With the BJP in saddle in Haryana, the State which once prided over its multicultural identity and liberal accomplishments, is reeking of depravity especially on administrative front; it is not able to understand the modern ethos either acquired or looked for by its citizens, writes Harish Gupta
Haryana is unique in many ways. Its newness, being carved out of East Punjab as late as 1966, is set off by its rapid rise to the frontline of a bouquet of accomplishments. It is the second wealthiest State of the country, after Goa. It is most advanced agriculturally, with the largest number of rural Crorepatis. Haryana’s mix of high-end industry, like automobile and ancillaries, with the post-industrial chrome-and-glass modernity of Gurgaon, and its IT empires, is unparalleled by Indian standards.
Unfortunately, since the rise of the BJP to power in Haryana, the State is being pushed back into a time warp. In the span of just a few months, divisive politics is dealing a body blow to the State’s much-admired multicultural identity that had made it so unique in the country, if not in South Asia. What is even more worrisome is that the global reputation of India as a rising power -- which Prime Minister Narendra Modi values most -- depends greatly on the experience of visiting foreign experts who frequently visit Haryana, especially Gurgaon. It is obvious that the tales they are carrying home are dispiriting, to say the least.
State Chief Minister Manohar Lal Khattar, an RSS insider, set the tone of his rule by following in the footsteps of Maharashtra by criminalising consumption of beef, regardless of the cosmopolitan nature of the State and its IT showpieces. Though it had no significant backlash, it underlined the apathy of the State Government to grasp the changing attitudes of its citizens. But what really brought in backlash was the BJP’s pre-poll promise that it would give OBC status (and reservation) to the State’s Jats. The Jat community comprises 25 percent of the State’s population, making it just too large to be accommodated in the reservation basket without dislodging many other groups. Besides, whatever be the community’s grouse (like agriculture taking a backseat in the economy), it is certainly not a smart idea to earmark a State’s largest population group as “backward”.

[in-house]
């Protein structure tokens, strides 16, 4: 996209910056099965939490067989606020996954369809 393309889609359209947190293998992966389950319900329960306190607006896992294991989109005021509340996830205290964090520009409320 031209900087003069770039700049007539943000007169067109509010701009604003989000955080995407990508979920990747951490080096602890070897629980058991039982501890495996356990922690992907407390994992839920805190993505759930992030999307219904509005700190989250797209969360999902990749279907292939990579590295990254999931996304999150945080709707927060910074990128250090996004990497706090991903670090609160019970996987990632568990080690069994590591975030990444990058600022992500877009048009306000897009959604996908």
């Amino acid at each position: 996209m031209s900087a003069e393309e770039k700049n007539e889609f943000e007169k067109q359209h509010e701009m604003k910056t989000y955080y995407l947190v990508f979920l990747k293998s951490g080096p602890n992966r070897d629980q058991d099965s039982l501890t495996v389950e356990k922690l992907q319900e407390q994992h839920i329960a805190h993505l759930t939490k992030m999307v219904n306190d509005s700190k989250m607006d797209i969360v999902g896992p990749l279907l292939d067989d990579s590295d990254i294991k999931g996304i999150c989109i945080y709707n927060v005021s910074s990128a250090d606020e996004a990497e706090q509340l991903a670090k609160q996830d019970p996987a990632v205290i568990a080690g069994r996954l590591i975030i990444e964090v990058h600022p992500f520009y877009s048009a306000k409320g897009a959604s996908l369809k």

Before election, Jat support shifted from the Congress to the BJP as the former had failed to give them reservation in jobs. But the BJP too had to back out of its promise till Jats recoiled with an unprecedented severity. In February, they took to the streets along the stretch of GT Road from Gurgaon to Panipat and Sonepat. Vehicles were torched, roads closed, police stations attacked and dozens of protesters killed in police firings. But what is more upsetting is the reported gang-rape of many women at Murthal. The molested women included an NRI from Australia who was captured by the protesters on her way to IGI airport. It was days after her ordeal in the dark that she posted her experience. The gang rape shocked the nation as such a thing was never heard of even during earlier riots in Delhi, Haryana and elsewhere.
Throughout the pandemonium, the Khattar administration did little to control the situation. It tried to brush aside the gang-rape report but, as evidence began raining, added it to the original FIR. However, the Government’s worse goof-up was the bill it introduced in the Assembly to placate the Jats. The community being divided among three religions -- Hindu, Muslim and Sikh -- the bill assigned reservation quota to the community by religion. That gives every reason for the apex court to throw it out of the window, since religion-based reservation is unconstitutional. The apex court had rejected reservation of Jats during the UPA regime too.
The BJP is perhaps fully aware of the possibility and is gambling on an opportunity to pass the buck. But its strategy of winning communities by promising reservation is a poor imitation of the ‘Mandal-Kamandal’ politics of the 1990’s. The only exception being that, unlike in the past when such movements brought anarchy mainly to northern India, now it is rocking some of the most successful states, notably Gujarat. The ‘Patidar’ movement in Gujarat, began last year, has close similarity to the Jat agitation in the Delhi-Haryana belt. Both involve invented identities. Patidars (Patel) comprise 15 percent of Gujarat’s population. While they have been the backbone of the BJP’s strength, it was inevitable that they’d ask for its price one day. As with Jats, Patidars have demanded reservation in everything, particularly for admission to medical and engineering colleges. In Gujarat, a technical degree is seen as a passport to America. The BJP Government in Gandhinagar dealt with the Patel agitation in a manner as ham-handed as in Haryana, detaining many agitation leaders, including Hardik Patel, the chief organiser, on an irrationally imposed sedition charge. But, far from being scotched, the agitation is about to re-erupt.
In 2014, Modi rode the crest of a popular expectation of change, but global economy had long since become sluggish, India being no exception. The vast multitudes of ordinary people, including Jats and Patels, who were swept away by the ‘Modi wave’ two years ago, are now feeling ripped off and seeking refuge in an over-stretched reservation system. In desperation, the party is latching on to utterly senseless voyages to mythology, which it loves to project as history. Gurgaon, despite its ‘Millennium city’ nick-name, has pathetic infrastructure and poor public health or education system. The Government’s answer to it is comic. It has renamed Gurgaon as ‘Gurugram’ on the belief that it was the home of Dronacharya, the archery teacher of the Kuru princes in the Mahabharata. The ancient sage hardly matches up to the taste of a generation of techies familiar with a more contemporary drone.
-- The writer is Editor Lokmat group